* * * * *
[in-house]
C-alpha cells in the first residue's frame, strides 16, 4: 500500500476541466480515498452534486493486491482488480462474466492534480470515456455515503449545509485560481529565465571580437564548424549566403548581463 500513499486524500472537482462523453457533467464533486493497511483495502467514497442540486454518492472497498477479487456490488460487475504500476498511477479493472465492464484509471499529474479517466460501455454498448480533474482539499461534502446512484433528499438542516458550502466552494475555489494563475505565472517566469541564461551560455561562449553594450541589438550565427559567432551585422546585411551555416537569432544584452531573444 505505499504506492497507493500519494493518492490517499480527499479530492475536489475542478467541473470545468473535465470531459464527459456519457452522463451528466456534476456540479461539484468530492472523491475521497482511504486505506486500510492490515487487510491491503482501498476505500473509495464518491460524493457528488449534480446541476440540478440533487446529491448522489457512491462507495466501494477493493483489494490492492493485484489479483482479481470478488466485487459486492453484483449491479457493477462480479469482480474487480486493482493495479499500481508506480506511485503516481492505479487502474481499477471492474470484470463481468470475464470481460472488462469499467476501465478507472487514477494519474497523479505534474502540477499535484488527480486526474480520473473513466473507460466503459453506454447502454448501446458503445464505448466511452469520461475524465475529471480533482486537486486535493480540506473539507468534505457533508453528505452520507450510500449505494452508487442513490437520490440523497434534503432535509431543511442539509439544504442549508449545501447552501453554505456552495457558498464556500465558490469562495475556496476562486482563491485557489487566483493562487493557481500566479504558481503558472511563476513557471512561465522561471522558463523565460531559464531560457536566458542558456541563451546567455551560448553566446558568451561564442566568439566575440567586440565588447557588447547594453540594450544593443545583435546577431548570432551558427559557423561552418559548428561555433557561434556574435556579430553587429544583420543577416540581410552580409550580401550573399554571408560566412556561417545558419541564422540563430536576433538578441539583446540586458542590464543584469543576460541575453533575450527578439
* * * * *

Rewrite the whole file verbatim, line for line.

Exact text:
[in-house]
C-alpha cells in the first residue's frame, strides 16, 4: 500500500476541466480515498452534486493486491482488480462474466492534480470515456455515503449545509485560481529565465571580437564548424549566403548581463 500513499486524500472537482462523453457533467464533486493497511483495502467514497442540486454518492472497498477479487456490488460487475504500476498511477479493472465492464484509471499529474479517466460501455454498448480533474482539499461534502446512484433528499438542516458550502466552494475555489494563475505565472517566469541564461551560455561562449553594450541589438550565427559567432551585422546585411551555416537569432544584452531573444 505505499504506492497507493500519494493518492490517499480527499479530492475536489475542478467541473470545468473535465470531459464527459456519457452522463451528466456534476456540479461539484468530492472523491475521497482511504486505506486500510492490515487487510491491503482501498476505500473509495464518491460524493457528488449534480446541476440540478440533487446529491448522489457512491462507495466501494477493493483489494490492492493485484489479483482479481470478488466485487459486492453484483449491479457493477462480479469482480474487480486493482493495479499500481508506480506511485503516481492505479487502474481499477471492474470484470463481468470475464470481460472488462469499467476501465478507472487514477494519474497523479505534474502540477499535484488527480486526474480520473473513466473507460466503459453506454447502454448501446458503445464505448466511452469520461475524465475529471480533482486537486486535493480540506473539507468534505457533508453528505452520507450510500449505494452508487442513490437520490440523497434534503432535509431543511442539509439544504442549508449545501447552501453554505456552495457558498464556500465558490469562495475556496476562486482563491485557489487566483493562487493557481500566479504558481503558472511563476513557471512561465522561471522558463523565460531559464531560457536566458542558456541563451546567455551560448553566446558568451561564442566568439566575440567586440565588447557588447547594453540594450544593443545583435546577431548570432551558427559557423561552418559548428561555433557561434556574435556579430553587429544583420543577416540581410552580409550580401550573399554571408560566412556561417545558419541564422540563430536576433538578441539583446540586458542590464543584469543576460541575453533575450527578439